My own research has evolved over time. As a graduate student and in my early years at ORNL, I carried out a mix of experimental and computational research. The experimental work primarily involved microstructural characterization using transmission electron microscopy and determining radiation-induced changes in hardness and density.

At this point, my direct experimental activities are more limited, involving a number of collaborators who actually make the measurements. I continue to be heavily involved in computational modeling and simulating the effects of radiation on structural materials both on my own as well as with collaborators at ORNL and elsewhere. More recently, I have used the method of molecular dynamics to investigate primary radiation damage in irradiated materials by simulating an event called a displacement cascade. These cascades are essentially a complex series of billiard ball-like elastic collisions in which a high energy particle such as a neutron plays the role of the cue ball and the iron atoms (in the case of steels) respond like a rack of balls that has just been broken. The event is over in about 10 to 20 picoseconds but leaves a residual damage structure that evolves over longer times to produce a number of undesirable property changes. ASTM standards E693, on characterizing neutron exposures, and E521, on the simulation of neutron radiation damage, discuss some of the relevant physics.

I have also developed and applied other models based on the so-called mean-field reaction rate theory that can be used to describe the processes that take place at these longer times and on larger-length scales.

Atomistic displacement cascade modeling helped answer a long-standing question about applying data from fission reactor irradiations to the fusion environment, namely, whether the higher energy fusion neutrons gave rise to significantly different primary damage than the lower energy fission neutrons. Apparently, the cascades are relatively similar. However, one of the relevant results from the mean-field models was that the higher helium production rate from fusion neutrons (again due to their higher energy), could substantially alter the microstructural evolution compared to fission reactor irradiation.

Most recently, I am one of the principal investigators on a new Energy Frontier Research Center [see sidebar, “Energy Frontier Research Centers”] that has been funded here by the DOE Office of Basic Energy Sciences. It will employ a range of advanced computational and experimental methods to elucidate the fundamental behavior of radiation-induced defects in structural materials.

Stoller peers into a hot cell

Stoller peers into a hot cell holding irradiated specimens that can be manipulated for testing with robotic arms.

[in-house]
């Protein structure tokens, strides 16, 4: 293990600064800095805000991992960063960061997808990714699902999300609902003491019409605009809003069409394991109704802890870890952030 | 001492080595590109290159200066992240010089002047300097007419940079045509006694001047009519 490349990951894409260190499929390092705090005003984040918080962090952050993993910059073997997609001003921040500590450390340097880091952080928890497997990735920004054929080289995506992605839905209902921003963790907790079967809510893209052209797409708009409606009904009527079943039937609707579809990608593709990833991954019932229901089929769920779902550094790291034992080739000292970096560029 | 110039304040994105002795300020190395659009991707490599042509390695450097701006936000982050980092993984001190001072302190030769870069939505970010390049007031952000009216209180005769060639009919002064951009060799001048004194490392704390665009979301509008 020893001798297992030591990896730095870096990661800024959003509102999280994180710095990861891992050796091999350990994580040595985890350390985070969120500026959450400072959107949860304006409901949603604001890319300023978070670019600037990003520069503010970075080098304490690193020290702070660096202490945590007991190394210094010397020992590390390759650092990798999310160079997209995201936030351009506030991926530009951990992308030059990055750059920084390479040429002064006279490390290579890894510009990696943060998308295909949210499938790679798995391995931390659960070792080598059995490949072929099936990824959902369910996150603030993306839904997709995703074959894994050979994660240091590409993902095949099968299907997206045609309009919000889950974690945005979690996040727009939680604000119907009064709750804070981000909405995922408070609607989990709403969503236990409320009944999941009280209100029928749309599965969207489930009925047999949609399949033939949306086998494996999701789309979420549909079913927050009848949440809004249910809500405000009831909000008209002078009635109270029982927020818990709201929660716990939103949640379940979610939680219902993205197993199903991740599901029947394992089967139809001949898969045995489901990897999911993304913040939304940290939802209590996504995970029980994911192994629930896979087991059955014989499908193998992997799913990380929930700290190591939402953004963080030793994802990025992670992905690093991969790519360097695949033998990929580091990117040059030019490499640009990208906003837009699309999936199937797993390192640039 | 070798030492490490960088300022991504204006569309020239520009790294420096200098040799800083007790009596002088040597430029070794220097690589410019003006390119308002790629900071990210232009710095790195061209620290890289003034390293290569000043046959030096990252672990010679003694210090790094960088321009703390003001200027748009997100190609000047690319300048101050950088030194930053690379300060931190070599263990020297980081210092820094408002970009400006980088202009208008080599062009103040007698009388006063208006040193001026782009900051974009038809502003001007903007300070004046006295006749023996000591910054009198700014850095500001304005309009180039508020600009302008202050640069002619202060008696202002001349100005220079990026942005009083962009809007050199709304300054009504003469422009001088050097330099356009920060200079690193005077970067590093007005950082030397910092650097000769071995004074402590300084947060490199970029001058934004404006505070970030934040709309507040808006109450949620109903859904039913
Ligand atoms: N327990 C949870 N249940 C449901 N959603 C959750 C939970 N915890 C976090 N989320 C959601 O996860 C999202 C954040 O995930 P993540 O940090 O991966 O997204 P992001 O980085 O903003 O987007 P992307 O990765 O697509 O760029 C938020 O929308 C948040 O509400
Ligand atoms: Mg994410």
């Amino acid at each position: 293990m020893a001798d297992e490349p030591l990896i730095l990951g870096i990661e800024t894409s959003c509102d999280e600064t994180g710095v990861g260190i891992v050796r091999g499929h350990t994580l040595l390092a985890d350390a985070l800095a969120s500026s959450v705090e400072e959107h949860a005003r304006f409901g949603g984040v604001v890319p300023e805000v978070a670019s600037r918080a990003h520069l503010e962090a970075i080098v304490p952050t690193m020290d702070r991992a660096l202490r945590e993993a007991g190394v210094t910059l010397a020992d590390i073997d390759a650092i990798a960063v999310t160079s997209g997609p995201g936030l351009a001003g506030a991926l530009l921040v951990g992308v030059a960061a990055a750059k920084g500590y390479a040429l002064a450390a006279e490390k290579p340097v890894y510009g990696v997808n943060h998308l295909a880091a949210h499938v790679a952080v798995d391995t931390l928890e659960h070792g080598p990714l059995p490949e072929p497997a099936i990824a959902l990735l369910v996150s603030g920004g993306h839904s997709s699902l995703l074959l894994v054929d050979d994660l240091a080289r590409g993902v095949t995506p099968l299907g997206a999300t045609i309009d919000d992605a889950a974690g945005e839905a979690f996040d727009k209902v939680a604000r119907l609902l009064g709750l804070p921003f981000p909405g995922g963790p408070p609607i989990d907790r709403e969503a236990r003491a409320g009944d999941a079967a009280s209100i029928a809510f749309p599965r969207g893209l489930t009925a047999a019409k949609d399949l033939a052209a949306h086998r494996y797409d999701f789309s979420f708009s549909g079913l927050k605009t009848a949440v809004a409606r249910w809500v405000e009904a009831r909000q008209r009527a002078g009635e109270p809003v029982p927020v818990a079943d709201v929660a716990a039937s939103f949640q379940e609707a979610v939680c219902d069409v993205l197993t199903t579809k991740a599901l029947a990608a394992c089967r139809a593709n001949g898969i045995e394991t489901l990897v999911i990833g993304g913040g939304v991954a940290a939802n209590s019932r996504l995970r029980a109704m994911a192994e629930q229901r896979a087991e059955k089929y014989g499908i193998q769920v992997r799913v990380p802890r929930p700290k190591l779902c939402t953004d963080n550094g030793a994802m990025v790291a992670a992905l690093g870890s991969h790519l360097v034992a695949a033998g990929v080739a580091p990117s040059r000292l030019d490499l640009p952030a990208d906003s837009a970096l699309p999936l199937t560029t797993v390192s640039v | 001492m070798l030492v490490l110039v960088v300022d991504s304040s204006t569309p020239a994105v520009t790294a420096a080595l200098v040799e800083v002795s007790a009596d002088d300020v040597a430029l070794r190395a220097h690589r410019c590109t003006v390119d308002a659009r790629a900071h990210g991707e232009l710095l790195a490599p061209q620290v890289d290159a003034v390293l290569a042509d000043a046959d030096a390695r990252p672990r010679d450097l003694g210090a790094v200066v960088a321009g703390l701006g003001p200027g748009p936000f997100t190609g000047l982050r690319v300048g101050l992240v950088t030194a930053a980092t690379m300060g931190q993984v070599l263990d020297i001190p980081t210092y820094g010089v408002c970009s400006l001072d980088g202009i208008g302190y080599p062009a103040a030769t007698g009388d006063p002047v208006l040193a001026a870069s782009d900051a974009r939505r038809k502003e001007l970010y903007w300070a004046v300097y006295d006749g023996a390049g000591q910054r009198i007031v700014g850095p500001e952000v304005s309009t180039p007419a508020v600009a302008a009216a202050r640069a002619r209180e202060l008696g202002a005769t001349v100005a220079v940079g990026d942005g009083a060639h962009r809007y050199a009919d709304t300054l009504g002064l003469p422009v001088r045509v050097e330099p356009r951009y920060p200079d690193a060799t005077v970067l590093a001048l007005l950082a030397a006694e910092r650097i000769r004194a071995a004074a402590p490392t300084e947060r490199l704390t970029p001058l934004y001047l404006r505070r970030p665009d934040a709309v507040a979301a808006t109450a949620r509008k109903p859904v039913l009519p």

You have been actively involved in the ASTM symposia on the Effects of Radiation on Materials. What is the value of the ASTM symposia and special technical publications programs?

ASTM International symposia, and the special technical publications from them, help support the technical committees in a few ways. They typically bring together a larger group of knowledgeable experts than the committee meetings are able to attract by themselves. When held in conjunction with committee meetings, a symposium provides the opportunity for the committee or committees involved to tap some additional short-term technical resources — and perhaps attract some new members by introducing them to standards development.

The STPs, and now the online Journal of ASTM International, permit committees to develop an archival record of research relevant to a specific technical issue such as a round-robin testing program that leads to a new standard test method. Historically, the STPs have provided a continuous record of R&D in several areas of personal interest. For example, the excellent STP series, Effects of Radiation on Materials, Reactor Dosimetry, Fatigue and Fracture, and Zirconium in the Nuclear Industry, provide an extensive basic library for anyone interested in these topics.

When did you first become involved with ASTM?

I was introduced to ASTM by my graduate thesis adviser, professor Bob Odette, at the University of California in Santa Barbara. My first involvement was presenting a paper at the 11th Symposium on the Effects of Radiation on Materials in Scottsdale, Ariz., in 1982, with the paper being published in ASTM STP 782 later that year.

Through Bob’s collaborations with ORNL I got to know people like Nick Packan, who asked me to participate in Subcommittee E10.08 on Procedures for Neutron Radiation Damage Simulation. As a result, I became involved with Committees E10 and C26, co-chairing and chairing a few of the radiation damage symposia. In this capacity I worked with then-E10 staff manager, Kathie Morgan, and Kathy Dernoga from the publications division, who introduced me to the inner workings of the society. Among the unintended consequences was my being asked to serve on the ASTM Committee on Publications for several years and ultimately being invited to serve on the board of directors.